a factor of 5 from phase to phase, well within the industry averages that are cited in the literature.
Now let's look at the model. We start by estimating the number of requirements-related defects. Unless we are willing to acknowledge the possibility of a perfect requirement, it's safe to assume that all of the defects have at least one defect. If you are not comfortable with that assumption, adjust the percent as needed.
Next, we estimate the number of requirements related defects removed prior to commitment to code, and the associated cost. A removal effectiveness of 50% means that of the total population of defects, 50% were caught and fixed. We'll assume that on average a defect at this stage can be found and fixed in 1 staff day. Changes that don't involve code are simply cheaper to make.
Next, we estimate the number of requirements related defects removed from the code itself (e.g. unit, integration and system test) and the associated cost. The calculation starts with the number of defects that remain undetected and unfixed from the previous stage. Because we are now dealing with code, the cost of finding and fixing a defect rises from 1 staff day per defect to 5.
At this point let's review the total removal effectiveness of the first two stages.
Finally, the cost of defects shipped with the product to the customer. At this stage "finding" the bug is not so much a factor in the cost; the customer does that for you! Here, the cost of defects is determined by factors such as customer support calls, loss of sales from unhappy customers, and, of course the increased cost to patch software in the field. The cost of defects at this point will vary greatly depending on the industry, safety-critical products being an example where the cost can be very high.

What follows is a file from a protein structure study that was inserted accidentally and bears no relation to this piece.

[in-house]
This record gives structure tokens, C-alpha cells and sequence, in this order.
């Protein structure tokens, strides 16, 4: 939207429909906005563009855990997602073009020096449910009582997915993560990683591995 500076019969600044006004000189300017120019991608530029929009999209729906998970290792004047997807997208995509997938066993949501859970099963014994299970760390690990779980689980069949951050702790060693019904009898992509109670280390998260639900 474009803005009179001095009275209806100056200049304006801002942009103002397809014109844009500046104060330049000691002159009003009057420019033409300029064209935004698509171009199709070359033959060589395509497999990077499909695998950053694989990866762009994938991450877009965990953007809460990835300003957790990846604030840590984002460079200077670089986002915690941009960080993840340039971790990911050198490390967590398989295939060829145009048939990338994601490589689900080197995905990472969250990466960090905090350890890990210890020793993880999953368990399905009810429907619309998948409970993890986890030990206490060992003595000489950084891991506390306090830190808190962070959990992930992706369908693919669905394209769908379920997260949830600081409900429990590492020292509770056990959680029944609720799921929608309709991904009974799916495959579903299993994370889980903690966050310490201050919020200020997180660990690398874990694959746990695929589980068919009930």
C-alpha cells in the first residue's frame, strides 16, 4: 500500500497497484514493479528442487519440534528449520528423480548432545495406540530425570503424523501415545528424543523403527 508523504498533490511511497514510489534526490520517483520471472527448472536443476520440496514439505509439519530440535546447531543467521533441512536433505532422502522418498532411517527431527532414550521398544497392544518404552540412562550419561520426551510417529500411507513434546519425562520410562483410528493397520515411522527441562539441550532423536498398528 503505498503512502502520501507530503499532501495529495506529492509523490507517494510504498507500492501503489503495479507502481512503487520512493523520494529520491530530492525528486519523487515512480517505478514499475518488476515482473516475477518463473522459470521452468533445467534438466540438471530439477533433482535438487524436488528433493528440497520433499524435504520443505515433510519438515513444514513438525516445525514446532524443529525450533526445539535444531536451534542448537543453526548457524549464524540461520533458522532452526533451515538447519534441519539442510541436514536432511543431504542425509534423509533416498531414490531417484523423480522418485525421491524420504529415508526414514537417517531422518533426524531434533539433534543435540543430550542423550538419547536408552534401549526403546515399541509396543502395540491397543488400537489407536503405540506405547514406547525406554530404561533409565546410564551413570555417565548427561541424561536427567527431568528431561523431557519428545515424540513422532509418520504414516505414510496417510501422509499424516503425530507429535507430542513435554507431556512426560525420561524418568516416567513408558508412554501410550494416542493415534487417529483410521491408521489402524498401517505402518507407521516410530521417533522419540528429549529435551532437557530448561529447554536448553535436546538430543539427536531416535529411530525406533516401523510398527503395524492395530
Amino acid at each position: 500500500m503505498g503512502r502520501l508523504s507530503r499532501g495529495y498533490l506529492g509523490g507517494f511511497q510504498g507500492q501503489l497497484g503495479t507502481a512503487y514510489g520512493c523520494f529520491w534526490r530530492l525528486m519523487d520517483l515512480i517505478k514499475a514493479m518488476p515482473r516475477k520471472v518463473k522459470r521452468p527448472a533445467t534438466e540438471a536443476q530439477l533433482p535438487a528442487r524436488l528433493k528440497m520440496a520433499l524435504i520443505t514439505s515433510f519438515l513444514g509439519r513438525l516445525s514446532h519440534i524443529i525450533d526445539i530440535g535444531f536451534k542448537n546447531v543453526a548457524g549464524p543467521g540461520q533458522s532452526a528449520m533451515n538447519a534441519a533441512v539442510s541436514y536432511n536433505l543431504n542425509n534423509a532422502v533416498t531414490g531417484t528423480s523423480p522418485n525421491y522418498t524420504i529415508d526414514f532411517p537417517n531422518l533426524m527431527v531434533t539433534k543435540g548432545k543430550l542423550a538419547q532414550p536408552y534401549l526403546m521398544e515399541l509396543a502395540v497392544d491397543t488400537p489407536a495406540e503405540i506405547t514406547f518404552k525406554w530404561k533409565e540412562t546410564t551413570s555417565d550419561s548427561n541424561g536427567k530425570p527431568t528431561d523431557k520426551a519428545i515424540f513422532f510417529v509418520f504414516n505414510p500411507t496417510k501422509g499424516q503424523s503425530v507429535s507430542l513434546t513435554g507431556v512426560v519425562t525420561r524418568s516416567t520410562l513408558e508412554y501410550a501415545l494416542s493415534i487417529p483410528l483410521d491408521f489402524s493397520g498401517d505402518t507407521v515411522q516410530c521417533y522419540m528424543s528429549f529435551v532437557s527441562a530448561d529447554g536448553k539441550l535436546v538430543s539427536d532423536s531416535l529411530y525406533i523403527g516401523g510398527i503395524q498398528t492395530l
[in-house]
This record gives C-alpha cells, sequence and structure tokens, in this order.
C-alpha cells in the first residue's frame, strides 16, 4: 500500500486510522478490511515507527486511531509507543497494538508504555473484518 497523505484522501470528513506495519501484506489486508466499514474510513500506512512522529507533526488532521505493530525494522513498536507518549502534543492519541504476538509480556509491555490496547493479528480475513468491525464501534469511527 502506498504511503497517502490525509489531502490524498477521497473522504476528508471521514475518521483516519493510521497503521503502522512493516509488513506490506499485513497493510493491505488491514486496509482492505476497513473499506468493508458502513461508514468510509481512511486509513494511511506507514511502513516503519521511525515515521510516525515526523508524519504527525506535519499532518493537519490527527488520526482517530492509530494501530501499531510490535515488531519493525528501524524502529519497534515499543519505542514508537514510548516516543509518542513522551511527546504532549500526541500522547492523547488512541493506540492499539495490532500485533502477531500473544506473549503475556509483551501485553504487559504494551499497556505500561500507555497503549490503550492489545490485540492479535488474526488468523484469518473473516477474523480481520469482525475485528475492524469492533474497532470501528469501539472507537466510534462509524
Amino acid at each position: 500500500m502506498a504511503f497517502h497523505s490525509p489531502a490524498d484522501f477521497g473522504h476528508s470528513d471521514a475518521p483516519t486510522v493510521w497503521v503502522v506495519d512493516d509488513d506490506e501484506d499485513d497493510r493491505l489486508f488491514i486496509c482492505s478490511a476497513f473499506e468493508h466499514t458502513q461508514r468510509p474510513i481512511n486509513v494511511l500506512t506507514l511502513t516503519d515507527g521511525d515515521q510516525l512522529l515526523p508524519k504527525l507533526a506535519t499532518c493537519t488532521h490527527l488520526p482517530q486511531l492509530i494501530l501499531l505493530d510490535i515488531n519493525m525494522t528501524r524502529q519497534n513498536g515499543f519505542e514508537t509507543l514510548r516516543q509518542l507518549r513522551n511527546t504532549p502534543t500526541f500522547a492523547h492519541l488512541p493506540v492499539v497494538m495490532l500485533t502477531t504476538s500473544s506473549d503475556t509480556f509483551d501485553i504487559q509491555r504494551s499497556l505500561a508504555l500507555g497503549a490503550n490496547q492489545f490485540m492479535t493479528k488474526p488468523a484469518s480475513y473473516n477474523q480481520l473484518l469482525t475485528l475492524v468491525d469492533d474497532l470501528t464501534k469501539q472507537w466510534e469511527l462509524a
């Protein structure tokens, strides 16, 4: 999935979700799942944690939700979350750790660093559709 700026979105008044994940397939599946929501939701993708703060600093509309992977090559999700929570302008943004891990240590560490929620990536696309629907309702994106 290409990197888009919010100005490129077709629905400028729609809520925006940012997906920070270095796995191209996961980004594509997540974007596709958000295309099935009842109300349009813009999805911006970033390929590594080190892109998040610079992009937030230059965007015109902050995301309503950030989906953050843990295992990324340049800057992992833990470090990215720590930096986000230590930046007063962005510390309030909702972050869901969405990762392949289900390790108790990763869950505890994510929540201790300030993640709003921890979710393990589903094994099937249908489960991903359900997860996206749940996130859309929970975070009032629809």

Our baseline cost for finding, supporting, and fixing requirements-based defects is $2,608,696. Then we rerun the baseline, but with a 10% increase in defect detection and removal at each of the first two stages. This is the added review and rigor we paid for previously (see above under costs).
Our new cost is $2,024,348; a cost savings of $584,348.
All that is left is to tally the Benefit to Cost Ratio, and, as they say, "Your mileage may vary."
Estimated savings: $1,884,565
Estimated cost: $427,657
Benefit to Cost Ratio: 4.4 to 1
Recall that cost at this point includes one-time expenses such as initial software purchase, and initial on-site consulting and training. The ratio should get even better once those one-time expenses are out of the way.
As noted previously, cells that are gray filled are ones where the values entered are highly subjective, and vary depending on your company and industry. I found that a useful approach to using this model in talking with people is to have them provide values for these cells, kind of a Wideband Delphi approach. In that way they can see if the values they are willing to buy into result in a good benefit to cost ratio. After you've talked with a number of people, use their responses to build a minimum and maximum version of the model. If you want to get a bit more sophisticated, you can even run the model with a Monte Carlo simulation tool. This would provide a probability distribution function of the Benefit to Cost Ratio.
And while this model was developed to demonstrate ROI after the fact, the ideal use of such a model is to help in selling the process change in the